Lesley Stahl: Did you meet a lot of people who perpetrated war crimes who would otherwise in your opinion have been just a normal, upstanding citizen?
Benjamin Ferencz: Of course, is my answer. These men would never have been murderers had it not been for the war. These were people who could quote Goethe, who loved Wagner, who were polite–
Lesley Stahl: What turns a man into a savage beast like that?
Benjamin Ferencz: He’s not a savage. He’s an intelligent, patriotic human being.
Lesley Stahl: He’s a savage when he does the murder though.
Benjamin Ferencz: No. He’s a patriotic human being acting in the interest of his country, in his mind.
Lesley Stahl: You don’t think they turn into savages even for the act?
Benjamin Ferencz: Do you think the man who dropped the nuclear bomb on Hiroshima was a savage? Now I will tell you something very profound, which I have learned after many years. War makes murderers out of otherwise decent people. All wars, and all decent people.
If a seventh grader starts trading fake burps for laughs in gym class, what’s a teacher to do? Order extra laps? Detention? A trip to the principal’s office? Maybe. But then again, maybe that’s too old school. Maybe today you call a police officer. And maybe today the officer decides that, instead of just escorting the now compliant thirteen year old to the principal’s office, an arrest would be a better idea. So out come the handcuffs and off goes the child to juvenile detention. My colleagues suggest the law permits exactly this option and they offer ninety-four pages explaining why they think that’s so. Respectfully, I remain unpersuaded.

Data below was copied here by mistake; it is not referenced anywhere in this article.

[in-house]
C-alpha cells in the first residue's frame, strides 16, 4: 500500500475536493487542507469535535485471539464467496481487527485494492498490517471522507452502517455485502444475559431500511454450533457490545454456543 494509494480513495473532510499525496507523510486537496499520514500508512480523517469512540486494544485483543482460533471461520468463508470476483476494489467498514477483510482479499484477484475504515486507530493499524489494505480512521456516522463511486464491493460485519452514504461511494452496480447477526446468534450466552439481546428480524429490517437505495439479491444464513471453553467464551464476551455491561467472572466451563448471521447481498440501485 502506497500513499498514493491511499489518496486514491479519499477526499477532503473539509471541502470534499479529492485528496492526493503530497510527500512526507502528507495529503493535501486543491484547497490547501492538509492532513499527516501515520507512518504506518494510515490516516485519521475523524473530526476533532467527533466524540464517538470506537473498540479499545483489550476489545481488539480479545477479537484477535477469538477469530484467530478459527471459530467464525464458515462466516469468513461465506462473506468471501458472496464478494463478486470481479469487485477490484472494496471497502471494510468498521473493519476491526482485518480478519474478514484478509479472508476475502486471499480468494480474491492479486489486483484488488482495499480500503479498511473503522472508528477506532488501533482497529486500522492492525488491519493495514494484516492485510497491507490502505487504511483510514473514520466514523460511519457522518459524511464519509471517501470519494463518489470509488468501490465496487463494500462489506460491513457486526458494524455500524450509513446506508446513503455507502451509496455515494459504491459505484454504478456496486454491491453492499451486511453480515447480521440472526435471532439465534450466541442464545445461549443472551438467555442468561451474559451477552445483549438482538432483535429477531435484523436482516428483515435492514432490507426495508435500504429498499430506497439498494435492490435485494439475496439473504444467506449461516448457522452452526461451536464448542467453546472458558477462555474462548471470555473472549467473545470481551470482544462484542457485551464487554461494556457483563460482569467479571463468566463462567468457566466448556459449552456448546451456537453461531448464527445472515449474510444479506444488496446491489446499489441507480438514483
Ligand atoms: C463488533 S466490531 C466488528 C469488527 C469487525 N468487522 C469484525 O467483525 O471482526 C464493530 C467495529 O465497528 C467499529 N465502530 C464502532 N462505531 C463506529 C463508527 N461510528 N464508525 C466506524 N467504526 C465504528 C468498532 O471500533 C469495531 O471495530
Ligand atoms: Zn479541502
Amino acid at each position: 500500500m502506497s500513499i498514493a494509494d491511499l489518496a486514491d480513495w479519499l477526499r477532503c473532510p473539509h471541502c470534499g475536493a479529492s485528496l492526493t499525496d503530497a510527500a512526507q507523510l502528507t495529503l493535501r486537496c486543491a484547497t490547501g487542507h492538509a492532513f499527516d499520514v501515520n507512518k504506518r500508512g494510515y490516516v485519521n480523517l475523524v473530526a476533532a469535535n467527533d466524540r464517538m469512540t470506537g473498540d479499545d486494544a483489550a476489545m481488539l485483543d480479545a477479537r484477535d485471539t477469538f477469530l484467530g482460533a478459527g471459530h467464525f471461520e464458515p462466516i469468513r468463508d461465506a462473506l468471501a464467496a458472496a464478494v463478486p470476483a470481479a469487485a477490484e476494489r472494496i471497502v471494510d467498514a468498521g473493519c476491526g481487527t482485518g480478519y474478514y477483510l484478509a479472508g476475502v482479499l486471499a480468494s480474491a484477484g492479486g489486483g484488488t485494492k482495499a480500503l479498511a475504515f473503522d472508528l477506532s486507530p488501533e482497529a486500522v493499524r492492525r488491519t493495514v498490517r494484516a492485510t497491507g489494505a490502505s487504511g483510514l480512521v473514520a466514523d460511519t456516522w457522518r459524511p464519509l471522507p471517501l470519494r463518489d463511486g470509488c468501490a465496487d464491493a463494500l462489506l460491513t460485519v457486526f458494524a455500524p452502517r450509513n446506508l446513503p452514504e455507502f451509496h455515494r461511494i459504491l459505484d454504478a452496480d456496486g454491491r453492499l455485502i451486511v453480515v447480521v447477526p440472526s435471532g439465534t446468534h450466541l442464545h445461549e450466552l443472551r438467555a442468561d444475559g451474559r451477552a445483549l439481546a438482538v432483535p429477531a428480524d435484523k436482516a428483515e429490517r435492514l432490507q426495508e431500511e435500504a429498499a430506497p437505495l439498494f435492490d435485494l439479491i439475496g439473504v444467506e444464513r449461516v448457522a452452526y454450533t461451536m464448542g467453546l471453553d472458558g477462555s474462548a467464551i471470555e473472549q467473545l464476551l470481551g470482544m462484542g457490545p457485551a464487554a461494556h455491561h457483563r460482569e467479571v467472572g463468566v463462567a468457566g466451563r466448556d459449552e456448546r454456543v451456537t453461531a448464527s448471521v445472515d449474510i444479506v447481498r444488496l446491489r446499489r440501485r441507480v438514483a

- A.M. vs. Holmes, 830 F.3d 1123 (10th Circuit U.S. Court of Appeal) ; decided July 25, 2016.
One day when the oil barons have all dripped dry
And the nights are seen to draw colder
They’ll beg for your strength, your gentle power
Your noble grace and your bearing
And you’ll strain once again to the sound of the gulls
In the wake of the deep plough, sharing.
Standing like tanks on the brow of the hill
Up into the cold wind facing
In stiff battle harness, chained to the world
Against the low sun racing
Bring me a wheel of oaken wood
A rein of polished leather
A heavy horse and a tumbling sky
Brewing heavy weather.
What shall we use to fill
the empty spaces where we used to talk?
How shall I fill the final places?
How should I complete the wall?
The sun shining down on these green fields of France
The warm wind blows gently and the red poppies dance
The trenches have vanished long under the plow
No gas, no barbed wire, no guns firing now
But here in this graveyard that’s still no mans land
The countless white crosses in mute witness stand
To man’s blind indifference to his fellow man
And a whole generation were butchered and damned